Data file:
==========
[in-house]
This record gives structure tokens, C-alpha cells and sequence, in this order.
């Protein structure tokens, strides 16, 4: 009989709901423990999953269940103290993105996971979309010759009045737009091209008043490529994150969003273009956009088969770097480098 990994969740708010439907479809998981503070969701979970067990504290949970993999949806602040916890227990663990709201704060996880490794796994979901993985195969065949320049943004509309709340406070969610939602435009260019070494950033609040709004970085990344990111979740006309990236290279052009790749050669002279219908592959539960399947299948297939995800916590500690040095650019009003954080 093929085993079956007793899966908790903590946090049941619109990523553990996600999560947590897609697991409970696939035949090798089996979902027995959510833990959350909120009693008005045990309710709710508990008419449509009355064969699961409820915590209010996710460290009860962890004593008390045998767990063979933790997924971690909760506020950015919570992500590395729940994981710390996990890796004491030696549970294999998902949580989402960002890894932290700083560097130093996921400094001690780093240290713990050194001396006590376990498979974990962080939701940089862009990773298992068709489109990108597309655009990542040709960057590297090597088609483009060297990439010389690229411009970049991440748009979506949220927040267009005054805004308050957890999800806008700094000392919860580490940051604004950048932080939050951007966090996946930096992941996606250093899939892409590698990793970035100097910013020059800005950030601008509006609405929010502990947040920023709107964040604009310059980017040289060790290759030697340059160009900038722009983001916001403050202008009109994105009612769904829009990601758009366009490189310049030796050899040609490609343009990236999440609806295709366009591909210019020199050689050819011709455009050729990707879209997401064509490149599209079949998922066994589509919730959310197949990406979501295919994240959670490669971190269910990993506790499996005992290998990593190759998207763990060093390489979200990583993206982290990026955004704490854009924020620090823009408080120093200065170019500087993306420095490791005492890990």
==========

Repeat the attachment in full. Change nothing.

[in-house]
This record gives structure tokens, C-alpha cells and sequence, in this order.
């Protein structure tokens, strides 16, 4: 009989709901423990999953269940103290993105996971979309010759009045737009091209008043490529994150969003273009956009088969770097480098 990994969740708010439907479809998981503070969701979970067990504290949970993999949806602040916890227990663990709201704060996880490794796994979901993985195969065949320049943004509309709340406070969610939602435009260019070494950033609040709004970085990344990111979740006309990236290279052009790749050669002279219908592959539960399947299948297939995800916590500690040095650019009003954080 093929085993079956007793899966908790903590946090049941619109990523553990996600999560947590897609697991409970696939035949090798089996979902027995959510833990959350909120009693008005045990309710709710508990008419449509009355064969699961409820915590209010996710460290009860962890004593008390045998767990063979933790997924971690909760506020950015919570992500590395729940994981710390996990890796004491030696549970294999998902949580989402960002890894932290700083560097130093996921400094001690780093240290713990050194001396006590376990498979974990962080939701940089862009990773298992068709489109990108597309655009990542040709960057590297090597088609483009060297990439010389690229411009970049991440748009979506949220927040267009005054805004308050957890999800806008700094000392919860580490940051604004950048932080939050951007966090996946930096992941996606250093899939892409590698990793970035100097910013020059800005950030601008509006609405929010502990947040920023709107964040604009310059980017040289060790290759030697340059160009900038722009983001916001403050202008009109994105009612769904829009990601758009366009490189310049030796050899040609490609343009990236999440609806295709366009591909210019020199050689050819011709455009050729990707879209997401064509490149599209079949998922066994589509919730959310197949990406979501295919994240959670490669971190269910990993506790499996005992290998990593190759998207763990060093390489979200990583993206982290990026955004704490854009924020620090823009408080120093200065170019500087993306420095490791005492890990």